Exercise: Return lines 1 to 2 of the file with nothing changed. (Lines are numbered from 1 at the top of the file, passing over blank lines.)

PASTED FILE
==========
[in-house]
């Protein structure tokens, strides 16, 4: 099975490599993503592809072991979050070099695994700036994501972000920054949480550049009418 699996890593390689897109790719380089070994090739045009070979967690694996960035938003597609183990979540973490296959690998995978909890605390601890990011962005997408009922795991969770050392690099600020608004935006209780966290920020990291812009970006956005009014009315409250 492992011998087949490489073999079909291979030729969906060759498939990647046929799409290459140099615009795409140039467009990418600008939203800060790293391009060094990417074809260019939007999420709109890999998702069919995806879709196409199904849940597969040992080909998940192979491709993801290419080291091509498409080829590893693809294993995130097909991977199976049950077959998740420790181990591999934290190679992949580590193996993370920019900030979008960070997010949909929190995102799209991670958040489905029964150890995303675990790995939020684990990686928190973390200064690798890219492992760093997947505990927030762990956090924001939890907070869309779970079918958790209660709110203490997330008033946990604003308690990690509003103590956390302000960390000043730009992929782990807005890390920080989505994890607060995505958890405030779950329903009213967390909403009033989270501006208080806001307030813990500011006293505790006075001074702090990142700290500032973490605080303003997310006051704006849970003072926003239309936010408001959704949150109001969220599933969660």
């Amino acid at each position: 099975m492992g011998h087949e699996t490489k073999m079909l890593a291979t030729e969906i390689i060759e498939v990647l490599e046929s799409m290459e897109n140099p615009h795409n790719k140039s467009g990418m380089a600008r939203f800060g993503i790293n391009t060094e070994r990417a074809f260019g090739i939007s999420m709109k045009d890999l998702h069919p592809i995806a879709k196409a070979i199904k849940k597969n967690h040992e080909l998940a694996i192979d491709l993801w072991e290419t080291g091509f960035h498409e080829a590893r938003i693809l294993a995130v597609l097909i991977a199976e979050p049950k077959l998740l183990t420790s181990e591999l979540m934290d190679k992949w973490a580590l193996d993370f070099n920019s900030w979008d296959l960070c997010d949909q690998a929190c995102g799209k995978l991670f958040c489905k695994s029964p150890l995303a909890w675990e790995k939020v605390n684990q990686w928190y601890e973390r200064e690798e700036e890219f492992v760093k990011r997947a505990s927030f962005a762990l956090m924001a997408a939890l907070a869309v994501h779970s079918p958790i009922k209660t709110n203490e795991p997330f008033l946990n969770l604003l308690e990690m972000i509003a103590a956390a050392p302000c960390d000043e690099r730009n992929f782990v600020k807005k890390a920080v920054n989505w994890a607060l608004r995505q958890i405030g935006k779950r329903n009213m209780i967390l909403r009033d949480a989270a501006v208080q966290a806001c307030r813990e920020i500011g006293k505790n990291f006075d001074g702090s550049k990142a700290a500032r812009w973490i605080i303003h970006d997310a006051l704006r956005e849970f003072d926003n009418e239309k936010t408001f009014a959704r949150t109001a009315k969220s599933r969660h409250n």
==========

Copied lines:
[in-house]
């Protein structure tokens, strides 16, 4: 099975490599993503592809072991979050070099695994700036994501972000920054949480550049009418 699996890593390689897109790719380089070994090739045009070979967690694996960035938003597609183990979540973490296959690998995978909890605390601890990011962005997408009922795991969770050392690099600020608004935006209780966290920020990291812009970006956005009014009315409250 492992011998087949490489073999079909291979030729969906060759498939990647046929799409290459140099615009795409140039467009990418600008939203800060790293391009060094990417074809260019939007999420709109890999998702069919995806879709196409199904849940597969040992080909998940192979491709993801290419080291091509498409080829590893693809294993995130097909991977199976049950077959998740420790181990591999934290190679992949580590193996993370920019900030979008960070997010949909929190995102799209991670958040489905029964150890995303675990790995939020684990990686928190973390200064690798890219492992760093997947505990927030762990956090924001939890907070869309779970079918958790209660709110203490997330008033946990604003308690990690509003103590956390302000960390000043730009992929782990807005890390920080989505994890607060995505958890405030779950329903009213967390909403009033989270501006208080806001307030813990500011006293505790006075001074702090990142700290500032973490605080303003997310006051704006849970003072926003239309936010408001959704949150109001969220599933969660």